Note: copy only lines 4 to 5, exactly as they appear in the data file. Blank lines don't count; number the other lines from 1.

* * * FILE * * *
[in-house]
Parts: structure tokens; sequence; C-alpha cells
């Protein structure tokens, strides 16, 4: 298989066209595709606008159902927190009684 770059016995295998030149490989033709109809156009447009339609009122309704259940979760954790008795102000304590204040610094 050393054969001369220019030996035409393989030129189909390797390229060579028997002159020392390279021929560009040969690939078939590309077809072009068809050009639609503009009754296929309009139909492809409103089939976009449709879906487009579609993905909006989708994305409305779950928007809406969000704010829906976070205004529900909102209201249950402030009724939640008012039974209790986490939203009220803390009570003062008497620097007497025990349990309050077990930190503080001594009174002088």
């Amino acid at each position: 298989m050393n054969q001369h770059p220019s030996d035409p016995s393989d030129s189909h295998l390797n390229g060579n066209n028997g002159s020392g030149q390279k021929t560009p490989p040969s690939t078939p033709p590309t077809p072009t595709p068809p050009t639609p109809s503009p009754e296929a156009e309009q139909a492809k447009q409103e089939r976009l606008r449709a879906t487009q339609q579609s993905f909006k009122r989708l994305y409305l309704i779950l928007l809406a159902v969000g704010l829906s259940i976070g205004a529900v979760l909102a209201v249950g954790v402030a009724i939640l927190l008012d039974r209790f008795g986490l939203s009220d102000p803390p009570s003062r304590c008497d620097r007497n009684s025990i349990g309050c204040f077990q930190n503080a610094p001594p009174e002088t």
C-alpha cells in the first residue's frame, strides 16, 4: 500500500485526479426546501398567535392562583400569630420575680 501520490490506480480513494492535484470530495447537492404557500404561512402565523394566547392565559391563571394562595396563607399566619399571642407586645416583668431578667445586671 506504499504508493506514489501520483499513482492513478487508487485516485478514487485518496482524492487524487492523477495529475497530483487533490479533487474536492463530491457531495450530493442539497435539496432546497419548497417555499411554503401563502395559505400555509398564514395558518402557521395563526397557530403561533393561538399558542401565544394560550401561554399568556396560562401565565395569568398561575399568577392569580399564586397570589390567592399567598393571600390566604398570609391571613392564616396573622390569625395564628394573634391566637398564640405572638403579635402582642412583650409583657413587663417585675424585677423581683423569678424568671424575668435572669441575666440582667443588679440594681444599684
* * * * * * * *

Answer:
């Amino acid at each position: 298989m050393n054969q001369h770059p220019s030996d035409p016995s393989d030129s189909h295998l390797n390229g060579n066209n028997g002159s020392g030149q390279k021929t560009p490989p040969s690939t078939p033709p590309t077809p072009t595709p068809p050009t639609p109809s503009p009754e296929a156009e309009q139909a492809k447009q409103e089939r976009l606008r449709a879906t487009q339609q579609s993905f909006k009122r989708l994305y409305l309704i779950l928007l809406a159902v969000g704010l829906s259940i976070g205004a529900v979760l909102a209201v249950g954790v402030a009724i939640l927190l008012d039974r209790f008795g986490l939203s009220d102000p803390p009570s003062r304590c008497d620097r007497n009684s025990i349990g309050c204040f077990q930190n503080a610094p001594p009174e002088t």
C-alpha cells in the first residue's frame, strides 16, 4: 500500500485526479426546501398567535392562583400569630420575680 501520490490506480480513494492535484470530495447537492404557500404561512402565523394566547392565559391563571394562595396563607399566619399571642407586645416583668431578667445586671 506504499504508493506514489501520483499513482492513478487508487485516485478514487485518496482524492487524487492523477495529475497530483487533490479533487474536492463530491457531495450530493442539497435539496432546497419548497417555499411554503401563502395559505400555509398564514395558518402557521395563526397557530403561533393561538399558542401565544394560550401561554399568556396560562401565565395569568398561575399568577392569580399564586397570589390567592399567598393571600390566604398570609391571613392564616396573622390569625395564628394573634391566637398564640405572638403579635402582642412583650409583657413587663417585675424585677423581683423569678424568671424575668435572669441575666440582667443588679440594681444599684